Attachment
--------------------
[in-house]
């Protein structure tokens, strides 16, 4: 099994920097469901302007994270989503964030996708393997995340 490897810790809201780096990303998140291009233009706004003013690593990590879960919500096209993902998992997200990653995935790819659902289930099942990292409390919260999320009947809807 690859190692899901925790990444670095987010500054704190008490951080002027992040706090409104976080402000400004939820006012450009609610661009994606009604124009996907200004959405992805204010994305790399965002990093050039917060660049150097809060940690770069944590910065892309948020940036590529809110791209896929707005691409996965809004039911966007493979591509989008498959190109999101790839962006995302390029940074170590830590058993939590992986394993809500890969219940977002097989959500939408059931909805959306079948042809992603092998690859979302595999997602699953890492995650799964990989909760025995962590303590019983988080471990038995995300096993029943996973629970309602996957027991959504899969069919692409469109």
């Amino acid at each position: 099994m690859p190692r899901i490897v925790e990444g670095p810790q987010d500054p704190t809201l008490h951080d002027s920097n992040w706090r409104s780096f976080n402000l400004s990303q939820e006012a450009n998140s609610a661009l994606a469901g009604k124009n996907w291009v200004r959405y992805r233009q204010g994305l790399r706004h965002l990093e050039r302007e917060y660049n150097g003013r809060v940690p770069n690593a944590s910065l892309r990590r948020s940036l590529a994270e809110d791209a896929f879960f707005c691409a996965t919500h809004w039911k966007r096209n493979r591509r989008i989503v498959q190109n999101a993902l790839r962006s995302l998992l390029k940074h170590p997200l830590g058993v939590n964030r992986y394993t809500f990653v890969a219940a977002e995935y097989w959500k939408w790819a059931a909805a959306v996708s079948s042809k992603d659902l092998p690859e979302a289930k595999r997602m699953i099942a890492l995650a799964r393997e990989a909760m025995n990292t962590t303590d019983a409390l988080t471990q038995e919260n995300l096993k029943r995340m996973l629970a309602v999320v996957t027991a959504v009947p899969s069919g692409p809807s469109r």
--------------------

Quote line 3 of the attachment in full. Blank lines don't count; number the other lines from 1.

């Amino acid at each position: 099994m690859p190692r899901i490897v925790e990444g670095p810790q987010d500054p704190t809201l008490h951080d002027s920097n992040w706090r409104s780096f976080n402000l400004s990303q939820e006012a450009n998140s609610a661009l994606a469901g009604k124009n996907w291009v200004r959405y992805r233009q204010g994305l790399r706004h965002l990093e050039r302007e917060y660049n150097g003013r809060v940690p770069n690593a944590s910065l892309r990590r948020s940036l590529a994270e809110d791209a896929f879960f707005c691409a996965t919500h809004w039911k966007r096209n493979r591509r989008i989503v498959q190109n999101a993902l790839r962006s995302l998992l390029k940074h170590p997200l830590g058993v939590n964030r992986y394993t809500f990653v890969a219940a977002e995935y097989w959500k939408w790819a059931a909805a959306v996708s079948s042809k992603d659902l092998p690859e979302a289930k595999r997602m699953i099942a890492l995650a799964r393997e990989a909760m025995n990292t962590t303590d019983a409390l988080t471990q038995e919260n995300l096993k029943r995340m996973l629970a309602v999320v996957t027991a959504v009947p899969s069919g692409p809807s469109r």